Former Dundee employees of a collapsed clinical waste firm say they are “more convinced than ever” an estimated £300,000 in unpaid wages will not be honoured after meeting with business minister Jamie Hepburn.
Help Us Healthcare, a group of workers from Healthcare Environmental Services (HES) made redundant after the firm ceased trading, were invited to Holyrood on Wednesday amid growing calls for workers to be paid what they are due.
Time sheets seen by The Courier confirm staff were frequently working more than 60-hour weeks prior to the company’s collapse last month but some have been forced to rely on food banks after December wages and overtime were withheld.
Dundee team leader Billy Robertson was joined at Parliament by former employees Stuart McSorley and Mike Dowling, along with representatives from the firm’s North Lanarkshire site.
Some staff said they remain unconvinced following the meeting and fear they will be left shortchanged as removing the large backlog of waste takes priority.
Mr McSorley, who worked for HES for around 18 months, said: “It was nice words but pretty much the same as we’ve had before.
“We’re looking at a situation where, potentially, at the end of any employment tribunals, we might still not get the full wages we are owed.
“There is still uncleared waste at the yards and no one is going to take the job on. We’ve been told the waste needs to come first when it comes to money in the company’s accounts.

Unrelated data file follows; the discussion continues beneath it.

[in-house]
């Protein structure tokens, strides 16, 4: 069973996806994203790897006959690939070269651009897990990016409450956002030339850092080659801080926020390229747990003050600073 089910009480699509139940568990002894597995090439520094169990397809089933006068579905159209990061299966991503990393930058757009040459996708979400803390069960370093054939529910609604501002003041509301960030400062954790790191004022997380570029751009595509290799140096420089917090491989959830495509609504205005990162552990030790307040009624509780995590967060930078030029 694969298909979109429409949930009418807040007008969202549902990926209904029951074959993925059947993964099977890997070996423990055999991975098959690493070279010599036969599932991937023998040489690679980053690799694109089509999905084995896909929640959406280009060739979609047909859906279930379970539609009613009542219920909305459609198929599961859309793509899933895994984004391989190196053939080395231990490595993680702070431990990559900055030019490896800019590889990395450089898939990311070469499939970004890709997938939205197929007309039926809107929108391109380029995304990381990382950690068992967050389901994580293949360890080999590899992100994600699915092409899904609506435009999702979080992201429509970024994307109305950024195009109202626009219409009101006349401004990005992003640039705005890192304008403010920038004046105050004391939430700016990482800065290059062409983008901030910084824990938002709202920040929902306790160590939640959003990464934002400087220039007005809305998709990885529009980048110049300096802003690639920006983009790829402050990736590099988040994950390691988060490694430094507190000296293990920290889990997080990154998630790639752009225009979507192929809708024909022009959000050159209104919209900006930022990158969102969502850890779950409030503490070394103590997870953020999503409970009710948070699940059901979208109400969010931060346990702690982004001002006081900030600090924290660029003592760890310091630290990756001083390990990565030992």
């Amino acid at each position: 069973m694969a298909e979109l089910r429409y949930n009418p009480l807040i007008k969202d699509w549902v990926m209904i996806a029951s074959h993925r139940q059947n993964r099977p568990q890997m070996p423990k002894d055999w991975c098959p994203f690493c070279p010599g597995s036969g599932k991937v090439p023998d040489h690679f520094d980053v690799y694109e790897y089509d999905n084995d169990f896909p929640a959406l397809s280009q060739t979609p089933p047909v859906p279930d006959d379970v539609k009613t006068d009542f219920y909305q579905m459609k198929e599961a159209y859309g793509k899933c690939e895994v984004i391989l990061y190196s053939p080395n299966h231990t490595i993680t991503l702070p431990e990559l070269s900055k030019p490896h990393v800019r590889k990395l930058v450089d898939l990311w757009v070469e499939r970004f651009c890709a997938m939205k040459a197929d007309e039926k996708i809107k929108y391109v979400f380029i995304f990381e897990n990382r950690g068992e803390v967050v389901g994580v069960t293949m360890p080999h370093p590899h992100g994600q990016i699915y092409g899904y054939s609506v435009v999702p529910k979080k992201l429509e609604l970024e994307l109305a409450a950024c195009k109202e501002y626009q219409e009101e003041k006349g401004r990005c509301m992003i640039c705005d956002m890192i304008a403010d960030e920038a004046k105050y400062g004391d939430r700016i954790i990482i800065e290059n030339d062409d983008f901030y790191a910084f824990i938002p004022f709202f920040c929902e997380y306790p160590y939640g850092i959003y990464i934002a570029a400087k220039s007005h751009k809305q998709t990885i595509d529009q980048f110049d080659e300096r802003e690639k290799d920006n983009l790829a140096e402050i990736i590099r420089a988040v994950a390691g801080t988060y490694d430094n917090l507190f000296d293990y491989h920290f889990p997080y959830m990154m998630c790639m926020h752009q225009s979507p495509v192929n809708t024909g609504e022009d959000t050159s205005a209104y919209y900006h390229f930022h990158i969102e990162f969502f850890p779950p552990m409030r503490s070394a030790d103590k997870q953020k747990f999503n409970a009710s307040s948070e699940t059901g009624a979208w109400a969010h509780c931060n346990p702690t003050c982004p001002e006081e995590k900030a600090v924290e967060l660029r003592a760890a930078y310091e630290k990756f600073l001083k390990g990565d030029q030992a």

“I’m more disheartened now than when I got there and I’m more convinced than ever we won’t get what we are due.”
HES was previously responsible for disposing of materials from every medical facility in Scotland but became embroiled in a stockpiling scandal after it emerged hundreds of tonnes of waste had built up at a number of its sites.
A total of 17 contracts with NHS England were torn up and NHS Scotland confirmed it would not renew its agreement with the business beyond April, which HES claims led HSBC to put a freeze on its accounts.
Environment secretary Roseanna Cunningham told Holyrood on Wednesday the best available evidence suggests there is a backlog of between 250 and 300 tonnes of clinical waste and 10 tonnes of anatomical waste at Scottish HES sites in Dundee and Shotts.
She confirmed the Scottish Environment Protection Agency (Sepa) has commenced an investigation to establish whether any criminal offences have been committed.
Business minister Jamie Hepburn vowed to continue helping workers in any way he can and paid tribute to redundancy support initiative PACE.
He said: “I held a very constructive meeting with the former workers from HES today who expressed their appreciation of the support of PACE in the past few weeks.
“We will continue to provide as much support as possible to the former employees of HES. This includes pursuing issues with the bank and supporting employees claiming redundancy pay through the Redundancy Payment Service.”